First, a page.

The Logistics of Converting to Propane

Converting to PropanePropane comes from the processing of natural gas. With propane, you can meet lower emissions standards, get special incentives or tax credits for using an alternative fuel vehicle, and reduce the wear and tear on your engine.

According to Campbell-Parnell, an Arizona-based company that converts vehicles to alternative fuel, propane’s 104 pump octane rating, and low carbon and oil contamination characteristics can result in documented engine life of two to three times that of gasoline.

Campbell-Parnell is one of the companies in the United States that will convert your vehicle to propane. Their goal is to promote a “cleaner, healthier environment through the utilization of Environmental Protection Agency (EPA)-certified alternative fuel vehicles. The company’s products will not only meet EPA standards but will exceed these standards and provide the highest quality EPA-certified products on the market. The introduction of EPA-certified AFV’s in fleets will not only help the environment but significantly reduce America’s dependence on foreign oil and the countries that supply it.”

How To Get It If Your Vehicle Runs On Gas

If your vehicle runs on gas, Campbell-Parnell will attach the propane to your truck allowing your vehicle to run on both. While this meets EPA standards, it does not meet the California Air Resource Board’s (CARB), which will typically only certify a dedicated fuel system.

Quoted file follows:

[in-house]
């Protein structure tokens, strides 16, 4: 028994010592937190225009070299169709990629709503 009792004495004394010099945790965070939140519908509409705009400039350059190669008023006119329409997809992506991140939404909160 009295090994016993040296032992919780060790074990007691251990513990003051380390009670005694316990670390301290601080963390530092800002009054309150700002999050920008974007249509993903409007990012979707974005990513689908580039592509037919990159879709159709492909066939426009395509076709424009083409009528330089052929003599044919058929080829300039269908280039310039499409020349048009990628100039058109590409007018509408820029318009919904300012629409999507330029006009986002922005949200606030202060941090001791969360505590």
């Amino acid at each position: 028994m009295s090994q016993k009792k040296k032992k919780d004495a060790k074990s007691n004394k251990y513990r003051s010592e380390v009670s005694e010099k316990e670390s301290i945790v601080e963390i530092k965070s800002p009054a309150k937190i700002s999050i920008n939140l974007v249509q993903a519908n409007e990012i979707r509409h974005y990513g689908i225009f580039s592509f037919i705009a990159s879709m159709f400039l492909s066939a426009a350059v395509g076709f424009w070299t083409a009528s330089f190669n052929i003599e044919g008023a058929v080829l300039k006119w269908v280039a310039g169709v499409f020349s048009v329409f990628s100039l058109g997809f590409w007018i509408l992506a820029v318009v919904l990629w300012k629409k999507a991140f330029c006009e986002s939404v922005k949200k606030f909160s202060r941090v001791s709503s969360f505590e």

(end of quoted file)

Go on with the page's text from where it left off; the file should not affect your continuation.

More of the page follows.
“We feel that the pros of bi-fuel outweigh those of a dedicated system,” says Matt Campbell, owner of Campbell-Parnell. “Of course, you might get a tax credit if it is dedicated, but what happens when an alternative fuel component breaks down? Depending on the availability of components and the accessibility of someone who knows how to service it, your vehicle could be down for longer. For most businesses, time is money, and if you have a bi-fuel vehicle, then that vehicle can continue to run on gas until you can schedule the vehicle for service.”

How To Get It If Your Vehicle Runs On Diesel

“There are kits for diesel engines that add a small spray of propane to the diesel fuel under specific driving conditions that might give you better fuel economy and be a little cleaner,” says Campbell.

There are other companies that make conversion kits for diesel, such as TechnoCarb which makes the EcoDiesel System. However, you will probably want a certified installer to put it on for you. “We have a saying that says that when you add a little propane to diesel, you go a little faster, when you add more propane, you go even faster, but when you add too much, you blow your engine,” says Eric Leivestad with Carburetion and Turbo Systems, a distributor for alternative fuel products. “These systems have to be carefully calibrated. And, it works best on large turbo diesel engines.”

Trucks that come straight from the manufacturer are also an option. Freightliner, Kenworth, and Mack all offer chassis that run off of Liquefied Petroleum Gas (LPG). Elgin’s Pelican is available with propane. TYMCO makes their Model 600 that runs on LPG. Check with your favorite manufacturer for other options.

Obviously, if you have to buy a new truck, the cost of going green rises substantially. But, if you are in need of a new truck anyway, looking at one of these models may save you more in the long run while reducing your fleet’s overall emissions.

Sweepers Get Propane

Campbell-Parnell converted all of Night Hawk Sweeping of Texas parking lot sweepers to propane in 2006. The company was willing to pay the upfront cost to reduce their carbon footprint. The conversion was done on a GMC chassis, with the propane sitting between the cab and the sweeper equipment.